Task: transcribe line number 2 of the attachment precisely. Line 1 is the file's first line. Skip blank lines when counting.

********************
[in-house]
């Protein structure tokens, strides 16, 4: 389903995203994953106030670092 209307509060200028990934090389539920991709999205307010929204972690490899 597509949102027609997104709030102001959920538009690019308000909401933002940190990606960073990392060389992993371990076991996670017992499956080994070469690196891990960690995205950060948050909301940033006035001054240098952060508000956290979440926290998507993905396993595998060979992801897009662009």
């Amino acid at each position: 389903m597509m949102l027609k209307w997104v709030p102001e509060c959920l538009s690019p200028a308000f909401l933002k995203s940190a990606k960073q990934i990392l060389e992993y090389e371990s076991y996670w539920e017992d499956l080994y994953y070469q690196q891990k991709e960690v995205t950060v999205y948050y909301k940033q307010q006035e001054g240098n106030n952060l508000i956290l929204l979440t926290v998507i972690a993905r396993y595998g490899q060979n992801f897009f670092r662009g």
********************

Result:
């Protein structure tokens, strides 16, 4: 389903995203994953106030670092 209307509060200028990934090389539920991709999205307010929204972690490899 597509949102027609997104709030102001959920538009690019308000909401933002940190990606960073990392060389992993371990076991996670017992499956080994070469690196891990960690995205950060948050909301940033006035001054240098952060508000956290979440926290998507993905396993595998060979992801897009662009």